Printer-friendly version


July 3, 2007 at 11:31 PM

Still struggling with the blows to my faith made by the results of the Tchaik. That someone should have the temerity to enter and attempt to win by taking the underhand approach of playing like an angel is beyond the pale. That various teachers should go along with this by awarding prizes on merit is more than I can handle right now. It is, or course, a conspiracy by the Suzuki cabal who have had this long range plan for years. You can read the carelessly hidden memos concerning this plot among the crumbling historical documents of Timbuktu now in the headlines of that bastion of the British Press, the Guardian. That is of course, the reason why those documents receive little or no mention in the US media: the Julliard has of course been instrumental in the cover up.
However, I am not a mean person and I have written to George Bush asking for a presidential pardon for both Kamia Toyota doofreewhatsit and the arch villain Zhakar Nike Bron.
Quick quiz question: what is the strongest muscle is in the body?

No Albert. Get down of the ceiling. It’s the ones near the ear that move the lower jaw. Scary isn’t it. We violinists spend so many years screwing up our most potentially damaging body part without a care in the world.
But have no fear. Here is an unorthodox and helpful little stretch for violinists who haven’t won the Dubikovsky competition. First relax you neck. Imagine a thread pulling your head p to the ceiling. Now open your mouth and allow the head to tilt backwards so that you are looking at the ceiling (more or less). You are probably feeling a bit of a prat right now but this move will be de rigueur at all Russian music competitions form next year. From this position simply close your mouth by moving the lower jaw against the upper jaw so that your lips are together. You will feel an incredible stretch all the way under your chin and down the front of the neck. Some people have neglected this area for so long they actually can’t close the mouth with the head in this position.

From Ben Clapton
Posted on July 4, 2007 at 12:31 AM
I thought the strongest muscle in the body was either the Heart or the Tongue.
From Stephen Brivati
Posted on July 4, 2007 at 12:40 AM
nope. Yer heart@s strength is love and the tongue has the greatest number of sensory receptors in the body. But for sheer strength go and bite someone,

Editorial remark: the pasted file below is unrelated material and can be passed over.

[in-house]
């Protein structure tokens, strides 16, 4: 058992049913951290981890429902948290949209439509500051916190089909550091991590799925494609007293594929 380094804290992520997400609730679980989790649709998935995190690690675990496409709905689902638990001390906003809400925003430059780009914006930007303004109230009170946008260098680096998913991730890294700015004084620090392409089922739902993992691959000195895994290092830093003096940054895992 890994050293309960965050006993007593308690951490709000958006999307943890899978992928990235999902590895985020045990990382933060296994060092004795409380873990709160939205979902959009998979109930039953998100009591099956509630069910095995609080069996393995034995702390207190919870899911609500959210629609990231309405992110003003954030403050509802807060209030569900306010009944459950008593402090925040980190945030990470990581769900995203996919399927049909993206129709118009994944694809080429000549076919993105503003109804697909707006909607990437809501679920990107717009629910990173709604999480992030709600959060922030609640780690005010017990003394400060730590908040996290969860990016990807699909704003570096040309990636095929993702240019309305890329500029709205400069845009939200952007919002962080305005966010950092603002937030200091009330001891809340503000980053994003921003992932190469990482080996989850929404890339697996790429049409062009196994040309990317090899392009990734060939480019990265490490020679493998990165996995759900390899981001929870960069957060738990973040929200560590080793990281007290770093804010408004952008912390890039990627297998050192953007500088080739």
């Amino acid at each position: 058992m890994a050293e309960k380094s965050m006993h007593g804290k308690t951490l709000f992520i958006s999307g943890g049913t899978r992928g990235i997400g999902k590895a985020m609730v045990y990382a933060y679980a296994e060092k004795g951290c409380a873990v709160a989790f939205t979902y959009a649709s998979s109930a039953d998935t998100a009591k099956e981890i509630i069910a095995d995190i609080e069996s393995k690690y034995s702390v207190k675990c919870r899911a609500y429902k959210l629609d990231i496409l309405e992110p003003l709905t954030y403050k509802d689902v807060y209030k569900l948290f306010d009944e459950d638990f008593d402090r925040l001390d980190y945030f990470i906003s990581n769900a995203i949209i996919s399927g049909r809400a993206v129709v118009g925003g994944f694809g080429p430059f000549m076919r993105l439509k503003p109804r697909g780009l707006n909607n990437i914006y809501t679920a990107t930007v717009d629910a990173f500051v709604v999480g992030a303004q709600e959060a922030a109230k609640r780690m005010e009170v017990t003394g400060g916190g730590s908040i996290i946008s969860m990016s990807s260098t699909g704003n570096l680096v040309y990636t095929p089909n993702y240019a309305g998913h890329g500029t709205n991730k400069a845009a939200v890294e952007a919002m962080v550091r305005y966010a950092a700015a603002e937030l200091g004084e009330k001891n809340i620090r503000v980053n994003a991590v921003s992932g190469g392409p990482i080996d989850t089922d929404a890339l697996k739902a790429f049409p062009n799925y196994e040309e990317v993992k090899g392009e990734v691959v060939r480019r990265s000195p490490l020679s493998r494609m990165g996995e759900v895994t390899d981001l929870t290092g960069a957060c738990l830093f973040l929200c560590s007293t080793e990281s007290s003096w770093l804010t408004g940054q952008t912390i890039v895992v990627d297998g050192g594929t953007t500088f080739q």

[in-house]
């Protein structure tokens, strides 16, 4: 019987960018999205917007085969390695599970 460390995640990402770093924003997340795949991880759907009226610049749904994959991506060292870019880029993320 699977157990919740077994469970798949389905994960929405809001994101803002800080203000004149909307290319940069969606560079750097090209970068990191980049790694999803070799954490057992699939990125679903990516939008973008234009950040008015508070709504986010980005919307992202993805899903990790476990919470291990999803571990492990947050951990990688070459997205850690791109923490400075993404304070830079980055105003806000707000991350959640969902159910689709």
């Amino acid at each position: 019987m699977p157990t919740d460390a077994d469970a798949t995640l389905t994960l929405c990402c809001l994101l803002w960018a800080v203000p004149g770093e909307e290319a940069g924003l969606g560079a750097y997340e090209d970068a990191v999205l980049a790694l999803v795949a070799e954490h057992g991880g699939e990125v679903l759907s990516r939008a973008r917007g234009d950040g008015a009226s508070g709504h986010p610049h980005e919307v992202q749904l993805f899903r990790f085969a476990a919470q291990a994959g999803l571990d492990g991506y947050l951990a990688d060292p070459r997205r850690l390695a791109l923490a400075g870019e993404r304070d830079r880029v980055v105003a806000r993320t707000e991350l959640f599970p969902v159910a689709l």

From Jim W. Miller
Posted on July 4, 2007 at 2:12 AM
Cool it guys, you're talking about his angel.
From Albert Justice
Posted on July 4, 2007 at 2:24 AM
Buri, I am a sensitive intelligent refined person who just happens to think that you have misjudged my formidable abilities.

I knew good and well that the eyelids are the strongest muscle in the body. So there!.

From Albert Justice
Posted on July 4, 2007 at 2:26 AM
Incidentally, I was sorry to hear that there was so much controversy at the competition as well--but not surprised. I've competed in The Air Force Tops in Blue, Science Fairs, and so forth, and there's always that crony factor.

I therefore use that type of concept to simply try and make myself better. And further, I compete only with myself. I find that even friendly banter among gardeners abrasive.

And, I'm glad I see the world this way.

From Stephen Brivati
Posted on July 4, 2007 at 4:20 AM
it was the underpants on the outside of the trousers that threw me.
From Ihnsouk Guim
Posted on July 5, 2007 at 12:01 AM
Buri, This is the most stylized way of saying shut up to someone I ever encountered. I have a minimal object to the title j'accuse. Should it be je demande?


From Stephen Brivati
Posted on July 5, 2007 at 12:21 AM
Je suis fatigue...
From Ihnsouk Guim
Posted on July 5, 2007 at 1:26 AM
Not surprised.


From Evan Solomon
Posted on July 6, 2007 at 2:59 AM
Thanks for a clear-headed response to all the foaming at the mouth I've seen regarding the results of Tchaikovsky. I remember when Mayuko first came to America about eight years ago. Her huge talent was obvious even back then. After watching most of the competition online, I think the decision was perfectly reasonable. And it could have been perfectly reasonable for someone else to have won- that's the nature of competitions. But unless someone has evidence of hanky-panky, just accept the fact that she's a deserving winner.

This entry has been archived and is no longer accepting comments.

Facebook Twitter YouTube Instagram Email is made possible by...

Shar Music
Shar Music

Yamaha Silent Violin
Yamaha Silent Violin

Pirastro Strings
Pirastro Strings

Corilon Violins
Corilon Violins

Dimitri Musafia, Master Maker of Violin and Viola Cases
Dimitri Musafia, Master Maker of Violin and Viola Cases Business Directory Business Directory

Johansen International Competition

Antonio Strad Violin

Bay Fine Strings Violin Shop

Bobelock Cases


Los Angeles Violin Shop

Nazareth Gevorkian Violins

Metzler Violin Shop

Leatherwood Bespoke Rosin



Johnson String Instrument and Carriage House Violins

Potter Violins

String Masters

Bein & Company

Annapolis Bows & Violins

Laurie's Books

Discover the best of in these collections of editor Laurie Niles' exclusive interviews. Interviews Volume 1 Interviews Volume 1, with introduction by Hilary Hahn Interviews Volume 2 Interviews Volume 2, with introduction by Rachel Barton Pine